preventive care cost sharing for in-network providers that was the same 
or lower than the traditional plans. In addition, while all HDHPs 
covered preventive services before the deductible, those services were 
not always covered before the deductible by the traditional PPO plans. 
All HDHPs required that the deductible be met before prescription drug 
coverage began, whereas two of the traditional plans covered all 
prescription drugs before the deductible was met, and the third covered 
only generic drugs before the deductible was met.[Footnote 21] After 
the deductible was met, all HDHPs had comparable or lower cost sharing 
than the traditional plans for prescription drugs. Cost sharing for 
physician office visits for nonpreventive care and for hospital stays 
was mixed across plans--higher for the traditional plan counterparts in 
some instances, but the same or lower in others. Finally, two of the 
HDHPs had higher out-of-pocket spending limits for in-network providers 
of $4,000 and $5,000 for individual coverage and $8,000 and $10,000 for 
family coverage, compared to $1,500 and $4,450 and $3,000 and $5,400 
for their traditional counterparts, respectively. 

HDHPs more often had lower monthly premiums than their traditional plan 
counterparts. One HDHP had lower premiums than both of its traditional 
plan counterparts, another plan had lower premiums than one of its two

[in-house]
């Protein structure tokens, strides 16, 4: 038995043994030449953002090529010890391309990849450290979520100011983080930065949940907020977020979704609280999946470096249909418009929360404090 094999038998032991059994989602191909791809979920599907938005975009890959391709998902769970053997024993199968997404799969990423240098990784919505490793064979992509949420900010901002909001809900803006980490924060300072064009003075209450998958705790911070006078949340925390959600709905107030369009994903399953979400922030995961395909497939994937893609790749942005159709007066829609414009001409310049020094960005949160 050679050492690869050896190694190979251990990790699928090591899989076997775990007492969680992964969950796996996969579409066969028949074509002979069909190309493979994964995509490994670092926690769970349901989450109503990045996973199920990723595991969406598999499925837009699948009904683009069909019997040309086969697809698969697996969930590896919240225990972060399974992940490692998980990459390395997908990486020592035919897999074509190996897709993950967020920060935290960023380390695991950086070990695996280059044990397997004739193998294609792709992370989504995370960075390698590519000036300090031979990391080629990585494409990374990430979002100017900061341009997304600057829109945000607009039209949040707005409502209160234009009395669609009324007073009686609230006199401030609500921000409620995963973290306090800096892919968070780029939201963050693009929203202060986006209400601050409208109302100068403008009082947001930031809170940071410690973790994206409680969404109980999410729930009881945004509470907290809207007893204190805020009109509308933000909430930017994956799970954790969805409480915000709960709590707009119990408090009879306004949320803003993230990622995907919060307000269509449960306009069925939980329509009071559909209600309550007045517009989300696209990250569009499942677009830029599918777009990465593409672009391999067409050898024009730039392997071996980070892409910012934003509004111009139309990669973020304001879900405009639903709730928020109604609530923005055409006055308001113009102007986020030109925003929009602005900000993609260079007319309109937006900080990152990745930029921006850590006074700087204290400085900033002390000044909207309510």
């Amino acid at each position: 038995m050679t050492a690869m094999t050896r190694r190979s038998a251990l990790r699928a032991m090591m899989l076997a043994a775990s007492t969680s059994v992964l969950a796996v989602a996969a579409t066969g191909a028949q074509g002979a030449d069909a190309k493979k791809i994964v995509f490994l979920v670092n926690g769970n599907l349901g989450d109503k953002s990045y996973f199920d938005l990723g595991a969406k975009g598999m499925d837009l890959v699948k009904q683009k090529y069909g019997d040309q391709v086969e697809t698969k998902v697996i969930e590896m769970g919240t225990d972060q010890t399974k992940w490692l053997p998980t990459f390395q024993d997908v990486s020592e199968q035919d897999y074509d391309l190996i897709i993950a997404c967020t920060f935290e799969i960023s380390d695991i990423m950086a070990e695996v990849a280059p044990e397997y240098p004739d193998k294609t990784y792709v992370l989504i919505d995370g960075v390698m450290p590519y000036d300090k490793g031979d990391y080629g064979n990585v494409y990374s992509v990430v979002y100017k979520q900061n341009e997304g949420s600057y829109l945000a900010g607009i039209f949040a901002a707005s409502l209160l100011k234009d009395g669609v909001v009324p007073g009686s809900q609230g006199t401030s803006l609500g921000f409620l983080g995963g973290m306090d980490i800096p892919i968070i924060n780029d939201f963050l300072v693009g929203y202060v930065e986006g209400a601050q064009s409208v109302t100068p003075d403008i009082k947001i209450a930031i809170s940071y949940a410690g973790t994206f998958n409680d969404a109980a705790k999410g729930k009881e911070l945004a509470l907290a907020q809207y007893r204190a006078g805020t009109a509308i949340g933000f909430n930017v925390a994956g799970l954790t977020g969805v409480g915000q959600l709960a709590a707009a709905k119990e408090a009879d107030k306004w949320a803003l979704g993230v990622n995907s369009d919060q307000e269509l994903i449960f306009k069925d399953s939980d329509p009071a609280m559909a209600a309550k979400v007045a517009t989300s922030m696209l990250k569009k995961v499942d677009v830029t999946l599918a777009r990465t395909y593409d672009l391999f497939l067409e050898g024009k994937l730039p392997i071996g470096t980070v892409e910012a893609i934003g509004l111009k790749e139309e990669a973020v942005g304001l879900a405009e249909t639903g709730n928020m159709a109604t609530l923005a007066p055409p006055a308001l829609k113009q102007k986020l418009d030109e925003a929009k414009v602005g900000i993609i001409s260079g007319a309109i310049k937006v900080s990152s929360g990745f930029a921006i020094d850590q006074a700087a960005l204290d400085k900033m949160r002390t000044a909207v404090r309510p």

counterparts, and the third HDHP had lower premiums than a majority of 
its 22 traditional plan counterparts. On average, enrollees' monthly 
premiums for the three HDHPs were $91 for individual coverage and $208 
for family coverage, compared to $99 and $243 for their traditional 
plan counterparts, respectively. (See table 3.) 

Table 3: Key Plan Features of the Multistate HDHPs in the FEHBP 
Compared to Their Traditional Plan Counterparts, 2005: 

Compared to its traditional plans, the HDHP's: Preventive care cost 
sharing (in-network) was the same or lower; 
HDHP 1: Yes; 
HDHP 2: Yes; 
HDHP 3: Yes. 

Compared to its traditional plans, the HDHP's: Generic drugs cost 
sharing was comparable or lower after meeting the deductible[A]; 
HDHP 1: Yes; 
HDHP 2: Yes; 
HDHP 3: Yes. 

Compared to its traditional plans, the HDHP's: Brand-name drugs cost 
sharing was comparable or lower after meeting the deductible[B]; 
HDHP 1: Yes; 
HDHP 2: Yes; 
HDHP 3: Yes. 

Compared to its traditional plans, the HDHP's: Primary care physician 
office visit cost sharing (in-network) was the same or lower[C]; 
HDHP 1: Yes; 
HDHP 2: Mixed; 
HDHP 3: Yes. 

Compared to its traditional plans, the HDHP's: Specialist office visit 
cost sharing (in-network) was the same or lower[D]; 
HDHP 1: Yes; 
HDHP 2: Mixed; 
HDHP 3: Yes. 

Compared to its traditional plans, the HDHP's: Hospital stay cost 
sharing (in-network) was the same or lower[E]; 
HDHP 1: No; 
HDHP 2: Mixed; 
HDHP 3: Yes. 

Compared to its traditional plans, the HDHP's: Out-of-pocket spending 
limits for in-network providers were the same or lower[F]; 
HDHP 1: No; 
HDHP 2: No; 
HDHP 3: Yes.